Next Article in Journal
Field Application of Accelerated Mineral Carbonation
Previous Article in Journal
Effects of Elevated Carbon Dioxide and Salinity on the Microbial Diversity in Lithifying Microbial Mats

Minerals 2014, 4(1), 170-190; doi:10.3390/min4010170

Acidic Microenvironments in Waste Rock Characterized by Neutral Drainage: Bacteria–Mineral Interactions at Sulfide Surfaces
John W. Dockrey 1,, Matthew B. J. Lindsay 2, K. Ulrich Mayer 1,*, Roger D. Beckie 1, Kelsey L. I. Norlund 3,, Lesley A. Warren 3 and Gordon Southam 4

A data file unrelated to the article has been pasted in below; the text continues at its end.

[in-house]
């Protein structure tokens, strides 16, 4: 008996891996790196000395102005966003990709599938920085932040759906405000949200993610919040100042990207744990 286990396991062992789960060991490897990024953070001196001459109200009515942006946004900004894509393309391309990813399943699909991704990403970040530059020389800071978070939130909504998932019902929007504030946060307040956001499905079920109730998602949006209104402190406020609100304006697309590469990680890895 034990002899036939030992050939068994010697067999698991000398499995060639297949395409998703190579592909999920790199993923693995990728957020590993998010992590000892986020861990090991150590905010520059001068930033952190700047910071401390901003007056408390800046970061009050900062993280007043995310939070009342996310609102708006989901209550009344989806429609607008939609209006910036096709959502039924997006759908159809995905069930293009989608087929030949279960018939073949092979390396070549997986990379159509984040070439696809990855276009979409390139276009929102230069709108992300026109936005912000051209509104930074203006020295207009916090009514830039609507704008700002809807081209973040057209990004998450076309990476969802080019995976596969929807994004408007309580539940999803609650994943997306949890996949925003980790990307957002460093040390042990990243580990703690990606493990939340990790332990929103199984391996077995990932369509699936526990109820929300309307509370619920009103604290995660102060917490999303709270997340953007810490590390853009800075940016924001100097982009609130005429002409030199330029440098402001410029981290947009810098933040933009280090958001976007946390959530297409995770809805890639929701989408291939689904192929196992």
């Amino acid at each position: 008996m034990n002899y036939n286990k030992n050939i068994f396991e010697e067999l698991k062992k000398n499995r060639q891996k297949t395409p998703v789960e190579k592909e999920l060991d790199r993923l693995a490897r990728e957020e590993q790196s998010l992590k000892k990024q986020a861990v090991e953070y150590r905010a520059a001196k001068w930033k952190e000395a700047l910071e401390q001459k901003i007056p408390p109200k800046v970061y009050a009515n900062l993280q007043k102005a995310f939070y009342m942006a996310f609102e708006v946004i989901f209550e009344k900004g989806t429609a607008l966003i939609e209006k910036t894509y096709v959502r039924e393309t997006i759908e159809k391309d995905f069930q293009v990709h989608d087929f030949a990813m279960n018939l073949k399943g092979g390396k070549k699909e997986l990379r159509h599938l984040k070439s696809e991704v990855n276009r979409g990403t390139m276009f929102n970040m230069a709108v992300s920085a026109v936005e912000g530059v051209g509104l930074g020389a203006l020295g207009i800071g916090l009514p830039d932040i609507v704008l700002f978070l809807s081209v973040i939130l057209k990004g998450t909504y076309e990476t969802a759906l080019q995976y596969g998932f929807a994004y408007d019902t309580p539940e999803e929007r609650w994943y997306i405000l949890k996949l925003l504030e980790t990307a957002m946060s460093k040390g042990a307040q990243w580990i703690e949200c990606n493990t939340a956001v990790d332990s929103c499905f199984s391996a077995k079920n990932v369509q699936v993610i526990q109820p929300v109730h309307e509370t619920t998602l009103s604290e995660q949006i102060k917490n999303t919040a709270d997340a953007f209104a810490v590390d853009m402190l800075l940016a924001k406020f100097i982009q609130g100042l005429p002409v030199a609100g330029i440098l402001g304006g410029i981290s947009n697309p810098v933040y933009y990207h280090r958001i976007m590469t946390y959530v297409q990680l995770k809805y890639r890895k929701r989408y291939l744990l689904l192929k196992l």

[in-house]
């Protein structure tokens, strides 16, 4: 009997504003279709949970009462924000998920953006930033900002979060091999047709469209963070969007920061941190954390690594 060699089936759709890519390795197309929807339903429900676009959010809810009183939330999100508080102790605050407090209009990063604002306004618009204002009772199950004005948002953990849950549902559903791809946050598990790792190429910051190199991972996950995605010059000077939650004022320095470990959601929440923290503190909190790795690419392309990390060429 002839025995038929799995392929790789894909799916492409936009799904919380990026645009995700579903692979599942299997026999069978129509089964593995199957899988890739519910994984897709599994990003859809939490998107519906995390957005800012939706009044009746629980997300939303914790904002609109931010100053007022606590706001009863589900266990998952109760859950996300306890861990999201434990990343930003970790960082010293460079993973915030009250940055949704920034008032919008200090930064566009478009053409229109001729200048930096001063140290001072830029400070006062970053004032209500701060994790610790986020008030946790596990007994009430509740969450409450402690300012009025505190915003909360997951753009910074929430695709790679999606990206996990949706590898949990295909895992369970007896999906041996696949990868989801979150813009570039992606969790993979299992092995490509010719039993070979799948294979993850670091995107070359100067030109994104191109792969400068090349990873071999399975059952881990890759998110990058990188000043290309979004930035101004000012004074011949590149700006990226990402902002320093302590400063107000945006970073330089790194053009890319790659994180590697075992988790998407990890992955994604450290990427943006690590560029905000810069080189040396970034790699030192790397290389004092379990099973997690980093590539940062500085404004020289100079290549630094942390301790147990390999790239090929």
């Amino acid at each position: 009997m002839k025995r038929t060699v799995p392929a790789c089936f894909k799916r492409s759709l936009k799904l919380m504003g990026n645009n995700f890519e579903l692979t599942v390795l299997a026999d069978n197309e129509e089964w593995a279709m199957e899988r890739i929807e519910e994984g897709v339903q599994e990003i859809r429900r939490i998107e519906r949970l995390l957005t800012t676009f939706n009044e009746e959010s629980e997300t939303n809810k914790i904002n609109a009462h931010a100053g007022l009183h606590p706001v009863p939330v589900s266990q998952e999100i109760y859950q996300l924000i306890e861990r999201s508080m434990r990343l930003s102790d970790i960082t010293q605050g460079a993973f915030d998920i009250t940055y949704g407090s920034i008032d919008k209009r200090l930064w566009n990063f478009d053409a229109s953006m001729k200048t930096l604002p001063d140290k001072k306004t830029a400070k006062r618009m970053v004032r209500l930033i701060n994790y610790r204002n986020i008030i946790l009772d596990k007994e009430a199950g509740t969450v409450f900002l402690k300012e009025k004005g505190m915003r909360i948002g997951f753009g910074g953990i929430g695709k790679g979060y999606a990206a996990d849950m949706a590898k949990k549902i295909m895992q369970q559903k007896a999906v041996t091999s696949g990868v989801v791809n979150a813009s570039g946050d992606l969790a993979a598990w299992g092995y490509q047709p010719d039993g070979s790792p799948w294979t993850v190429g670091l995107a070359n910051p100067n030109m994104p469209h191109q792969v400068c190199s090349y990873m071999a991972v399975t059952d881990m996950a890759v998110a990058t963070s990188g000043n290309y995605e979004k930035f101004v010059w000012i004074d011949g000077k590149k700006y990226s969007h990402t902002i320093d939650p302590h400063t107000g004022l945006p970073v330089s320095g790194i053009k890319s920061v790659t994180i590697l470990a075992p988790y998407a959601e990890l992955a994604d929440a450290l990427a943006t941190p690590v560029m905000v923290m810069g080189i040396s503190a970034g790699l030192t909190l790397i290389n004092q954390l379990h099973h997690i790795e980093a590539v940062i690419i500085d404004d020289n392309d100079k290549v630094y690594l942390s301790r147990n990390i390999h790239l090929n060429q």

Department of Earth, Ocean and Atmospheric Sciences, The University of British Columbia, 2207 Main Mall, Vancouver, BC V6T 1Z4, Canada
Department of Geological Sciences, University of Saskatchewan, Saskatoon, SK S7N 5E2, Canada
School of Geography and Earth Sciences, McMaster University, Hamilton, ON L8S 4L8, Canada
School of Earth Sciences, The University of Queensland, St. Lucia, QLD 4072, Australia
Present Address: Lorax Environmental Services Ltd., Vancouver, BC V6J 3H9, Canada
Present Address: Rescan Environmental Services Ltd., Vancouver, BC V6E 2J3, Canada
Author to whom correspondence should be addressed; Tel.: +1-604-822-1539; Fax: +1-604-822-6088.
Received: 13 January 2014; in revised form: 4 March 2014 / Accepted: 17 March 2014 / Published: 21 March 2014